Interior Decorating Information

About Pine Needle Baskets and How to Use Them in Your Home Decor


Have you ever had the pleasure of strolling through a forest covered with fragrant pine needles? Can you imagine those pine needles being crafted into a basket, tray, or sculpture? In this article, you will discover the brief history of pine needle baskets and how to use these beautiful and fragrant works of art in your home decor.

Pine needle basketry has most likely existed for as long as pine trees and people have shared the earth. Historical references do not indicate when pine needles were first used in baskets. However, due to the availability of pine needles in their area, Seminole Indians of South Florida are noted to be the first pine needle basket makers. The Seminole Indians used a bone or shell needle to sew bundles of pine needles together with fern roots, sisal, or swamp grass. Some of the baskets were used for feed baskets, to carry water, and for winnowing seeds.

Modern pine needle basketry is noted to have begun during the Civil War times (1861-1865) when Mrs. M.J. McAfee of Southern Georgia used pine needles that she bound together with cotton thread to replace a worn hat for her father. She claimed to be the originator of pine needle basketry as we know it today.

In the present day, pine needle baskets are most often created using the coiling technique, which is one of the oldest and most universal methods of basket making. The basket is created by coiling and stitching one continuous bundle of pine needles around and on top of the row below. The foundation of the basket is formed with a bundle of pine needles bound together with various fibers such as raffia, split roots, birch paper, yucca, sinew, embroidery thread, yarn or waxed linen thread. Decorative stitches and wrapping techniques are often used to make the basket strong as well as add an attractive element. The most common stitches used are the straight wheat stitch, spiral wheat stitch, fern stitch, popcorn stitch, diamond stitch, the Indian wrap, and numerous knot stitches.

The pine needles come from a variety of different pine trees, such as Jeffrey Pine, Long Needle Pine, Monterey Pine, Ponderosa Pine, Bill Pine, and Gray Pine. The pine needles are gathered from the newly fallen top layer on the forest floor or picked from a fallen tree or limb and chosen based on their flexibility and length. Once the pine needles have been collected, they are carefully washed, cured, and then stored until use.

The natural colors of the pine needles can be used or the needles themselves can be dyed. Embellishments such as colored threads, buttons, beads, nut slices, and cones are often used to enhance the pine needle basket or project.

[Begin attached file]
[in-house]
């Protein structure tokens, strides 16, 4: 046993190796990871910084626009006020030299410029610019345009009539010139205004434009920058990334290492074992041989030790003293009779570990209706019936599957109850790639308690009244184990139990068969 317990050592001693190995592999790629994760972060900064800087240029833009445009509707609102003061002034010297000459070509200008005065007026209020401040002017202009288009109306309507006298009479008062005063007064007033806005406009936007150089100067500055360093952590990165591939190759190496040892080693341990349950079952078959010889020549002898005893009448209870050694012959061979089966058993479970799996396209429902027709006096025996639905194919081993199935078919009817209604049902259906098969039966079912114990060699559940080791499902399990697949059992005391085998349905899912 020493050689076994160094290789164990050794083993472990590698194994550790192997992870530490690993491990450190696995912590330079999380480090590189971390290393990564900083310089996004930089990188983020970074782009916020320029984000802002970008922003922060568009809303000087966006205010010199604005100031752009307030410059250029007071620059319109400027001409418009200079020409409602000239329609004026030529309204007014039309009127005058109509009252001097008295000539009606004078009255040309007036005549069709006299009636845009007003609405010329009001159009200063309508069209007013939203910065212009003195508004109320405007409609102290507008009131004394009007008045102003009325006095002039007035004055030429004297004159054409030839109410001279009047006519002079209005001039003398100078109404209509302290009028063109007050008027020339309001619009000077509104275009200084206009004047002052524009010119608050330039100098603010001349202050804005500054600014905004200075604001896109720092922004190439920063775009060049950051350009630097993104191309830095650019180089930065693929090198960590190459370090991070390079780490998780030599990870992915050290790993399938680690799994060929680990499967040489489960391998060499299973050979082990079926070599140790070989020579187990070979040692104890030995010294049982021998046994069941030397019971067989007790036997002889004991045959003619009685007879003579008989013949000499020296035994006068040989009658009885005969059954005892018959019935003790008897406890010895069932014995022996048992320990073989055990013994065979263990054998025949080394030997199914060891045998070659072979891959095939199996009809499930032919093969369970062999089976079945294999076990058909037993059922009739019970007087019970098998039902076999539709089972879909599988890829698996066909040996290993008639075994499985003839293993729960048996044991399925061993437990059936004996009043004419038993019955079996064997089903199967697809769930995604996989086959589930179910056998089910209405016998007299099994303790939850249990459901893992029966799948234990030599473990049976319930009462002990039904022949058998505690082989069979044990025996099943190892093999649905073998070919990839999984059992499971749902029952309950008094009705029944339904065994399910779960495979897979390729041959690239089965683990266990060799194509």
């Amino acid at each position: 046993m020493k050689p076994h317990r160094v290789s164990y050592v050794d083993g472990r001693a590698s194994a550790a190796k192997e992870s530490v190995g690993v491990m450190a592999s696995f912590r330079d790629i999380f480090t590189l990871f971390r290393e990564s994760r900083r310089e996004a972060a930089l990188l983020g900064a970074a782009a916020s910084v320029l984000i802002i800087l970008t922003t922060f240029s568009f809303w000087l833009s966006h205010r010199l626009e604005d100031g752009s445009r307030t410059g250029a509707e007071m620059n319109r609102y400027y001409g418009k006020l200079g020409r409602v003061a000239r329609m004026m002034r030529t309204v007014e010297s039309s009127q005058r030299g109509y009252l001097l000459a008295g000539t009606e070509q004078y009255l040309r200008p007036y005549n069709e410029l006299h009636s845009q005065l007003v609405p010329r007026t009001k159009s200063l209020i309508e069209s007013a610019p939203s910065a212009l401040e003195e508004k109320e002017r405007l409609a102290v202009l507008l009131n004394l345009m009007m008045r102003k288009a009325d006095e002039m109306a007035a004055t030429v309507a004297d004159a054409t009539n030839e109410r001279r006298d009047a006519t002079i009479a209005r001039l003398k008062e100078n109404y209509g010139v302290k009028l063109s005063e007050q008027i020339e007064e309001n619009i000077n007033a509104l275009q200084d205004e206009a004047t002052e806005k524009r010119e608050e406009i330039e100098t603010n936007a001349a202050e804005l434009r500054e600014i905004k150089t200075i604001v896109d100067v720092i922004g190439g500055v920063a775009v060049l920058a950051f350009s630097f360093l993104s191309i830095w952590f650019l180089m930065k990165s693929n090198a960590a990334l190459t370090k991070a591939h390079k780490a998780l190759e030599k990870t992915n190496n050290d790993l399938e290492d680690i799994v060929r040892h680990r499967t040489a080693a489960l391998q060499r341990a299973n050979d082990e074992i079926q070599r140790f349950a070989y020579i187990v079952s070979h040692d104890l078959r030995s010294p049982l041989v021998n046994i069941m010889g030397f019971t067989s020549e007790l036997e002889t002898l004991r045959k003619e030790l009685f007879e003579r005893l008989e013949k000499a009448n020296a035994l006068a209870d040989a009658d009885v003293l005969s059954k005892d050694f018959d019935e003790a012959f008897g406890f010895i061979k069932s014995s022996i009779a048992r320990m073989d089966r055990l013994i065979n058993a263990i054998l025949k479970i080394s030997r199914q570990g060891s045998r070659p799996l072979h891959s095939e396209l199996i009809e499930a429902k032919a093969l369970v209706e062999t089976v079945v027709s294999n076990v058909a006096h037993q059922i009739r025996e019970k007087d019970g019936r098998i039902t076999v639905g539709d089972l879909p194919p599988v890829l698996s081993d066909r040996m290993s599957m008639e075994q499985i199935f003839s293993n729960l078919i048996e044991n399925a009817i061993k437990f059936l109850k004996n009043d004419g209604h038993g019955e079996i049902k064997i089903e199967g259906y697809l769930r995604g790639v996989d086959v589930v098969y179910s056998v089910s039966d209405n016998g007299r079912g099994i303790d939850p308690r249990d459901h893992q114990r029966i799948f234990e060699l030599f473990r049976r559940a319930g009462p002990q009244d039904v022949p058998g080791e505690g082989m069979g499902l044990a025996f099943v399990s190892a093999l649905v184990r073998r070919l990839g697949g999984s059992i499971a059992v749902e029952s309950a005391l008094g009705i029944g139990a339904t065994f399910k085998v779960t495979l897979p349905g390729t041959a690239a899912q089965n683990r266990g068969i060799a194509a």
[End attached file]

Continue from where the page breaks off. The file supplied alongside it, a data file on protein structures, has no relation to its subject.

Pine needle baskets make attractive statements in home decor. The following is a small list of ideas on how to use pine needle baskets to decorate your home:

? Display one or a grouping on a bookshelf to create an eye catching display.

? Use them like you would any basket to create an appealing arrangement of silk greenery to accent a special little table or chest.

? Mount a grouping of two or more baskets on a wall for interesting wall decor.

? Place dried flowers in an urn shaped pine needle basket and place it on a nightstand for a charming look next to your bed.

? Use a rounded taller version as desk organizers for your pens and pencils and a shorter version for holding your clips, rubber bands, etc.

? Place faux fruit in a pine needle basket tray for an attractive center piece on your dining room or kitchen table.

As you can see, the possibilities are endless on how to use pine needle baskets in your home decor. Today, professional basket makers and hobbyists all over the world are creating these beautiful pine needle baskets. Many pine needle baskets can be found in art galleries, art and craft fairs, home decorating shops, and on the internet.

Pine needle basketry is considered to be a lost art that is being revived by today's crafters and artists. With an interesting background and an exciting future, pine needle basketry and projects are sure to be around for many years to come.

Lesley Dietschy is a freelance writer and the creator/editor of The Home Decor Exchange and the Home & Garden Exchange. The Home Decor Exchange is a popular home and garden website featuring resources, articles, decorating pictures, free projects, and a shopping marketplace. The Home & Garden Exchange website is a link exchange program and directory dedicated to the home and garden industry, as well as offering free website content and promotional ideas. Please visit both websites for all of your home, garden, and website needs.

http://www.HomeDecorExchange.com

http://www.HomeGardenExchange.com


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